If you can't tell "Close to the Edge" is basically flawless in my opinion, with only three songs its hard to get anything wrong. I know many people will disagree with this but "Close to the Edge" is the single best album ever. There is magic to this album which doesn't effect everyone, but it did catch me. The remaster of "Close to the Edge" comes with four bonus tracks which range from single edits to studio run-throughs and alternate version of songs. The sound quality of the "Close to the Edge" remaster is superb and everything has amazing clarity. "Close to the Edge" is probably the most successful Yes album overall reaching the highest rank ever in the US by a Yes album, number 3. It also reached number 4 in The UK, but that's to be expected, ha ha ha.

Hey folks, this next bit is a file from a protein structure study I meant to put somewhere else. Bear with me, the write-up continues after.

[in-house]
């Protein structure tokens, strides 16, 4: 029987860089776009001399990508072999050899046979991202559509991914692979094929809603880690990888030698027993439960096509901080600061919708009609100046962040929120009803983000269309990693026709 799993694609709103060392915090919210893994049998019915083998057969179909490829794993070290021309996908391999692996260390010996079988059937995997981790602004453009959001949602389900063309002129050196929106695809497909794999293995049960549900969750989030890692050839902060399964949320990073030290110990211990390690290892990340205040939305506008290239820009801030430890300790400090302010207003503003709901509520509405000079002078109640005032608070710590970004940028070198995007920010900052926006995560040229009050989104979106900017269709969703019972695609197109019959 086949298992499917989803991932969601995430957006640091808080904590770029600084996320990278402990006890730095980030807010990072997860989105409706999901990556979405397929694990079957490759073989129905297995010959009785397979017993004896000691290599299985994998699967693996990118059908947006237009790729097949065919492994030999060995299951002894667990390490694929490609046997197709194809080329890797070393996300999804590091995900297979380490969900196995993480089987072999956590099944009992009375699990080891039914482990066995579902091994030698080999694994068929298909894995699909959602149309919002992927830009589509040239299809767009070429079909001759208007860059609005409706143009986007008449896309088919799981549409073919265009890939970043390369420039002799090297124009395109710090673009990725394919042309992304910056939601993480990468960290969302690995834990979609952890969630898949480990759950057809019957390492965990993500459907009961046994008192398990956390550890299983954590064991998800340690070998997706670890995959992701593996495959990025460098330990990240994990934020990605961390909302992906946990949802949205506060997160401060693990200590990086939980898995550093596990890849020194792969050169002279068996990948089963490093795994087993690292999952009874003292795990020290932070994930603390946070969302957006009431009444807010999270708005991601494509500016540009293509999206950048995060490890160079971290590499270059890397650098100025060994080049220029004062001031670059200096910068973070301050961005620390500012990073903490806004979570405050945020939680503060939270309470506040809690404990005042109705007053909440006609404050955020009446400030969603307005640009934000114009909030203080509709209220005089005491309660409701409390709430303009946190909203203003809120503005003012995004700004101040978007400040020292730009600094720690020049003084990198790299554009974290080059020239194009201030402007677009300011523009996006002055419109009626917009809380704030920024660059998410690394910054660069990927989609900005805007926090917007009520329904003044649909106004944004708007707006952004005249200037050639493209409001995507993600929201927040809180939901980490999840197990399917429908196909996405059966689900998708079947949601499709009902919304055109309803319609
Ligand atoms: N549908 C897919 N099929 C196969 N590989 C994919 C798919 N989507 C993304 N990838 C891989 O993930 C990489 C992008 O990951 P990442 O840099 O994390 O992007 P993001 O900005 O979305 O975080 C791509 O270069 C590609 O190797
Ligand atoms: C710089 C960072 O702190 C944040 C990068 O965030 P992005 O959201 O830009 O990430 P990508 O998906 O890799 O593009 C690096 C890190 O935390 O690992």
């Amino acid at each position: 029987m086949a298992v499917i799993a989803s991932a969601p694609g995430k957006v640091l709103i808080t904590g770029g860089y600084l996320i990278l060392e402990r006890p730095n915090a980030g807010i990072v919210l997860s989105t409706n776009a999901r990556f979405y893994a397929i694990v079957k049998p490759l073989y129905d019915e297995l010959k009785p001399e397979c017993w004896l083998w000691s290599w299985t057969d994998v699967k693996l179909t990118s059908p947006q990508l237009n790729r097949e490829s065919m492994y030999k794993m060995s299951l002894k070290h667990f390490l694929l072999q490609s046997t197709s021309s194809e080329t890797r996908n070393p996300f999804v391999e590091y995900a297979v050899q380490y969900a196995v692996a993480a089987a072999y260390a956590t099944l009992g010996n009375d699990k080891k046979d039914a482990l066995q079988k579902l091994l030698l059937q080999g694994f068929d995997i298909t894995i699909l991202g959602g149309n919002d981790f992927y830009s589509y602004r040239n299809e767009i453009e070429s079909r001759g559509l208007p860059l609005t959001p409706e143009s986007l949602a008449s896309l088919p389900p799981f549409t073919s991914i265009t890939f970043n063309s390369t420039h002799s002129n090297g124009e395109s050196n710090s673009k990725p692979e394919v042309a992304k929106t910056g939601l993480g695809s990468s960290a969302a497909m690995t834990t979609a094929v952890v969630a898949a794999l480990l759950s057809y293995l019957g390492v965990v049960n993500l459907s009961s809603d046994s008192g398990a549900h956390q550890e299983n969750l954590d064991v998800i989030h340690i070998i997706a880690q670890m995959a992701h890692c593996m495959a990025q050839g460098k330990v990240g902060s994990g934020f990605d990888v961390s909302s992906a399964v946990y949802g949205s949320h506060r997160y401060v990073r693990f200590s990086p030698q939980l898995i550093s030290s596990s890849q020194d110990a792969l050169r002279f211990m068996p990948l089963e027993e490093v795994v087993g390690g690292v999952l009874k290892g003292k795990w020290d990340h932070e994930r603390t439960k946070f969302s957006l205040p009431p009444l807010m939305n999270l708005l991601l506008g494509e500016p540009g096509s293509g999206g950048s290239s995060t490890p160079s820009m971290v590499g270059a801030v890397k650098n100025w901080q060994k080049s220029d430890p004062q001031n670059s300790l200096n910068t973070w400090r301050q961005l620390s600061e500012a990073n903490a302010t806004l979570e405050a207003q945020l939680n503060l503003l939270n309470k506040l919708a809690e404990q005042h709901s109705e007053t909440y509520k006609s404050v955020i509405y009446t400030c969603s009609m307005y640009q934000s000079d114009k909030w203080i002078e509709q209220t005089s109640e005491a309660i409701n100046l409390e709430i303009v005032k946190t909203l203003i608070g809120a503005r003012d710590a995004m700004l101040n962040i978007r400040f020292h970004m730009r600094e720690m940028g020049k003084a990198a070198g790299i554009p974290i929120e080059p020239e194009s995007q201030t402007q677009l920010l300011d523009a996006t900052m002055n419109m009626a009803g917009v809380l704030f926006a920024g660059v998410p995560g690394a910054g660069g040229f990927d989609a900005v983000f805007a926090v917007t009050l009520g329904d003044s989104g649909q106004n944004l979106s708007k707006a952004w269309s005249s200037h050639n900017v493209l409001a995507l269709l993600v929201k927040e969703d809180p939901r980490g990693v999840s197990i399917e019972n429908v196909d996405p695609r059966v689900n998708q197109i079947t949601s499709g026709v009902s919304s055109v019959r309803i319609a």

1.Close to the Edge (5/5) 2.And You And I (5/5) 3.Siberian Khatru (5/5) Total = 15 divided by 3 (number of songs) = 5 = 5 stars Essential: a masterpiece of progressive music

When I mean everyone must have "Close to the Edge", I mean everyone. Even if it may not dazzle you or change your life, it's still worth having since it is the best album according to the top 100 list here. So I'll leave you will this message: You must have this album.

Australian | 5/5 |